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Today's stories [4.15.09]

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A daughter sends a telegram to her father on her clearing B.Ed (Bachelor 
Of Education) Exams, which the father receives as: "Father, your daughter 
has been successful in BED."


Dear Abby: 

I have been engaged for almost a year. I am to be married next month. 
My fiancee's mother is not only very attractive but really great and 
understanding. She is putting the entire wedding together and invited
me to her place to go over the invitation list because it had grown a
bit beyond what we had expected it to be. When I got to her place, we 
reviewed the list and trimmed it down to just under a hundred... then
she floored me. She said that in a month I would be a married man and 
that before that happened, she wanted to have sex with me. 

Then she just stood up and walked to her bedroom and on her way said
that I knew where the front door was if I wanted to leave. I stood
there for about five minutes and finally decided that I knew exactly
how to deal with this situation. 

I headed straight out the front door............... 
There, leaning against my car, was her husband, my father-in-law to be.
He was smiling. He explained that they just wanted to be sure I was a 
good kid and would be true to their little girl. I shook his hand and
he congratulated me on passing their little test. Abby, should I tell
my fiancee what her parents did, and that I thought their "little test" 
was asinine and insulting to my character?

Or should I keep the whole thing to myself, including the fact that the 
reason I was walking out to my car was to get a condom?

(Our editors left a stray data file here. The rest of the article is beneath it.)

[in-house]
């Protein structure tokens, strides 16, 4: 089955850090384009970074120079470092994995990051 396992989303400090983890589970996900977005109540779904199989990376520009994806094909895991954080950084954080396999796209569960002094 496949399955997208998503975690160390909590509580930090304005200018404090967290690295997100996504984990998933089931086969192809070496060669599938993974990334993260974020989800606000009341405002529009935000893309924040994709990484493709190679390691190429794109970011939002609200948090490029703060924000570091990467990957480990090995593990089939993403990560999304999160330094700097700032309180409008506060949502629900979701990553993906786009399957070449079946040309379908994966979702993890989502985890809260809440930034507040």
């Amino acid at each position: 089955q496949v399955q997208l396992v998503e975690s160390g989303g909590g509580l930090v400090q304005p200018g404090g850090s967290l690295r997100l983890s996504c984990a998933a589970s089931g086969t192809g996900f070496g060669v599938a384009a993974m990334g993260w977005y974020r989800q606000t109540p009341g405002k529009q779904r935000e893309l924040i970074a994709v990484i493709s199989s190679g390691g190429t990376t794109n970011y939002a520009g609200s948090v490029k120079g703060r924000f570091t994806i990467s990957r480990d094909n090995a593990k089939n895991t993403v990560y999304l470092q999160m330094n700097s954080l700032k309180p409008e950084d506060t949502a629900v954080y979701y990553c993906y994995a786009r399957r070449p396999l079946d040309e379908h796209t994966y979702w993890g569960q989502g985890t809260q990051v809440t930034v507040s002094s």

Engineering history lesson

It's not very often that we ask why things are the way
they are but here's an answer for you, The US standard railroad gauge
(distance between the rails) is 4 feet, 8.5 inches. That is an
exceedingly odd number. Why was that gauge used? Because that's the way
they built them in England, and the US railroads were built by English
expatriates. Why did the English build them that way? Because the first
rail lines were built by the same people who built the pre-railroad
tramways, and that's the gauge they used. Why did "they" use that 

Because the people who built the tramways used the same jigs and tools
that they used for building wagons, which used that wheel spacing. So
why did the wagons have that particular odd spacing? Well, if they 
tried to use any other spacing, the wagon wheels would break on some of 
the old, long distance roads in England, because that was the spacing of 
the wheel ruts. So who built those old rutted roads? The first long 
distance roads in England were built by Imperial Rome for their legions. 
The roads have been used ever since. And the ruts in the roads? The ruts 
in the roads, which everyone had to match for fear of destroying their
wagon wheels, were first formed by Roman war chariots. Since the chariots 
were made for Imperial Rome, they were all alike in the matter
of wheel spacing. The US standard railroad gauge of 4 feet-8.5 inches
derives from the original specification for an Imperial Roman war
chariot. Specifications and bureaucracies live forever. So the next time
you are handed a specification and wonder what horse's arse came up
with it, you may be exactly right, because the Imperial Roman war chariots
were made just wide enough to accommodate the back end of two war
horses. Thus we have the answer to the original question. Now for the
twist to the story. When we see a space shuttle sitting on it's
launching pad, there are two booster rockets attached to the side of the
main fuel tank. These are solid rocket boosters, or SRB's. The SRB's are
made by Thiokol at their factory in Utah. The engineers who designed the
SRB's might have preferred to make them a bit fatter, but the SRB's had
to be shipped by train from the factory to the launch site. The railroad
line from the factory had to run through a tunnel in the mountains. The
tunnel is slightly wider than the railroad track, and the railroad track
is about as wide as two horses' rumps. So, a major design feature of
what is arguably the world's most advanced transportation system has
determined over two thousand years ago by the width of a horse's arse!
Don't you just love engineering?


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